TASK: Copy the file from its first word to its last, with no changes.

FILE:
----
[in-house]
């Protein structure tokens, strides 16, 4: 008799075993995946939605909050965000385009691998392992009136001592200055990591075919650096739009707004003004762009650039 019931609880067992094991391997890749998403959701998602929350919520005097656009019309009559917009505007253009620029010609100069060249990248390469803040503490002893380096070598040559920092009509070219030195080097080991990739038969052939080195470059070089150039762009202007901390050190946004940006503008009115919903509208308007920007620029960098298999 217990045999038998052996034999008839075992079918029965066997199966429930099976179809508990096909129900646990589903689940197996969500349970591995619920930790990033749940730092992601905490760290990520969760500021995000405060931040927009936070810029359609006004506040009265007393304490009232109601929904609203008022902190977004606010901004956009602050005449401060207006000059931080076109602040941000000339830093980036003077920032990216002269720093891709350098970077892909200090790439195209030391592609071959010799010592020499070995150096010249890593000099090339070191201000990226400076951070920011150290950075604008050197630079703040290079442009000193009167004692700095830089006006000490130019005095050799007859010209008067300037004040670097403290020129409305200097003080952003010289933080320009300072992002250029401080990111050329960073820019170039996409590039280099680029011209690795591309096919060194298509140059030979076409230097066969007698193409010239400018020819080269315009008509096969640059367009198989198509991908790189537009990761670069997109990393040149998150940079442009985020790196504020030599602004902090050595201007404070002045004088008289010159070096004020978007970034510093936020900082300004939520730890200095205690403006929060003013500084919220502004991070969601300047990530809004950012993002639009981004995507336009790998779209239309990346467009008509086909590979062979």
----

[in-house]
């Protein structure tokens, strides 16, 4: 008799075993995946939605909050965000385009691998392992009136001592200055990591075919650096739009707004003004762009650039 019931609880067992094991391997890749998403959701998602929350919520005097656009019309009559917009505007253009620029010609100069060249990248390469803040503490002893380096070598040559920092009509070219030195080097080991990739038969052939080195470059070089150039762009202007901390050190946004940006503008009115919903509208308007920007620029960098298999 217990045999038998052996034999008839075992079918029965066997199966429930099976179809508990096909129900646990589903689940197996969500349970591995619920930790990033749940730092992601905490760290990520969760500021995000405060931040927009936070810029359609006004506040009265007393304490009232109601929904609203008022902190977004606010901004956009602050005449401060207006000059931080076109602040941000000339830093980036003077920032990216002269720093891709350098970077892909200090790439195209030391592609071959010799010592020499070995150096010249890593000099090339070191201000990226400076951070920011150290950075604008050197630079703040290079442009000193009167004692700095830089006006000490130019005095050799007859010209008067300037004040670097403290020129409305200097003080952003010289933080320009300072992002250029401080990111050329960073820019170039996409590039280099680029011209690795591309096919060194298509140059030979076409230097066969007698193409010239400018020819080269315009008509096969640059367009198989198509991908790189537009990761670069997109990393040149998150940079442009985020790196504020030599602004902090050595201007404070002045004088008289010159070096004020978007970034510093936020900082300004939520730890200095205690403006929060003013500084919220502004991070969601300047990530809004950012993002639009981004995507336009790998779209239309990346467009008509086909590979062979």